PTSD, or Post-Traumatic Stress Disorder, is a term that was originally coined by the American Psychiatric Association (APA) in 1980. In many major headlines and pop culture references, PTSD is linked to military involvement and individuals who struggle to regain a sense of normalcy after returning from war. However, over the recent years, it has been determined that PTSD can, in fact, affect a wide range of individuals who have endured a wide range of traumatic experiences from losing a loved one to abusive relationships. One instance where PTSD can truly change a person’s life, outlook, and sense of security is the experience of a home burglary.


A False Sense of Security

Even if your home has been burglarized while you were at work or out of town, it can be extremely devastating to get back into a normalized routine. Feeling as though you are unable to protect your home or that you may become a target again in the future is one issue many victims experience in the aftermath of a home invasion.


Traumatic Encounters With Burglars

In some instances, burglars are caught in the act by a homeowner or another occupant while they are attempting to burglarize a home or steal property. Even if a burglar is scared off, the entire experience can permanently impact an individual’s psyche, requiring therapy and counseling in order to regain the ability to live without a constant struggle of fear. When a burglar is spotted in a home, it may spark intense feelings of guilt and shame, especially if an individual prides themselves on protecting their family and household. This often leads to antisocial behavior and the inability to trust others in their own surroundings until the issues are properly dealt with thoroughly.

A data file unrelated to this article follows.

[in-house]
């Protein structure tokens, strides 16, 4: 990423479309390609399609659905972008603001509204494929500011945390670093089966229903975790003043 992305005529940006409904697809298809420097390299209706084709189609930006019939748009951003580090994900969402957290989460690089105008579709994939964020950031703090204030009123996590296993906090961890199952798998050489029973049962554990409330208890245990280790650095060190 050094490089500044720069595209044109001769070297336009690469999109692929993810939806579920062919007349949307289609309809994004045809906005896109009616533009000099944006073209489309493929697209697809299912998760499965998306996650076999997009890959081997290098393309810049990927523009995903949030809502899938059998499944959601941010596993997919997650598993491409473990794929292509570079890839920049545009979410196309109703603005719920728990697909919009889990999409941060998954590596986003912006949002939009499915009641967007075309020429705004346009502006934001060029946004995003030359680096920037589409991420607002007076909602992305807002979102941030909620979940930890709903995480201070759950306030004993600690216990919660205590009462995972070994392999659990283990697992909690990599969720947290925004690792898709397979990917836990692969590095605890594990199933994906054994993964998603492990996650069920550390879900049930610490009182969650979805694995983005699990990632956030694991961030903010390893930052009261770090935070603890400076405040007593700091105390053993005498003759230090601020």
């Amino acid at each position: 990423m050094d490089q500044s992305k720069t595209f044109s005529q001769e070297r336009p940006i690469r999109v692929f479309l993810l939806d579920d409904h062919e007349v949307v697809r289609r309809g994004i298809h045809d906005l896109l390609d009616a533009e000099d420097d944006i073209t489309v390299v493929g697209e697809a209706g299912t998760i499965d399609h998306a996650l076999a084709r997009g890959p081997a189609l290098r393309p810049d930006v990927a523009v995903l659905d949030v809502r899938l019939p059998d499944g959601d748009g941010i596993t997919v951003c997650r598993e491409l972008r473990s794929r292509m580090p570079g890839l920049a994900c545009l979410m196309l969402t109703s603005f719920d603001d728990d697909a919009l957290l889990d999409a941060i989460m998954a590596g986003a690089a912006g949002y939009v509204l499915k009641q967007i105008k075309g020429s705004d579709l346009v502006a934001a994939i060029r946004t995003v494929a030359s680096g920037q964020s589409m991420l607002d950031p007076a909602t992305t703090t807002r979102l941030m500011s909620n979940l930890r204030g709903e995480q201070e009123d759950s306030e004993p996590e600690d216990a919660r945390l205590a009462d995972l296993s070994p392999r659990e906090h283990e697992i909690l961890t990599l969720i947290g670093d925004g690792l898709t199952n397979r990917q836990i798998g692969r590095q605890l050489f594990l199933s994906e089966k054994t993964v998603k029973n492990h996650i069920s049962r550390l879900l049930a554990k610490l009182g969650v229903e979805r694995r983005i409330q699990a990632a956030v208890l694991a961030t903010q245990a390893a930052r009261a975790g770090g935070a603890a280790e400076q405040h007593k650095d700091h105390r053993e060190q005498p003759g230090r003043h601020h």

Violent Home Invasions

While not all home invasions turn violent, there are many cases in which a burglar may attempt to attack individuals in their homes while committing other crimes. Attacks and violent interactions may also result from a homeowner protecting their property and catching a burglar off-guard. Some of the most common emotions felt when overcoming a home invasion include:

  • Guilt
  • Shame
  • Increase inability to trust
  • Fear for one’s safety
  • Inability to feel safe at all times
  • Anger (often derived from not preventing a burglary)


Investing in a home security system is one way to add a sense of relief to your everyday life. Whether you are looking for traditional cameras or ways to stay connected to your system while on the go (with the use of a smartphone), there is a wide variety of solutions available on the market today.

If you are actively seeking a security system for your home, contact Protect America today to learn more and get started right away. Our representatives work to guarantee customer satisfaction and safety regardless of the plan or equipment that works best for your household and family.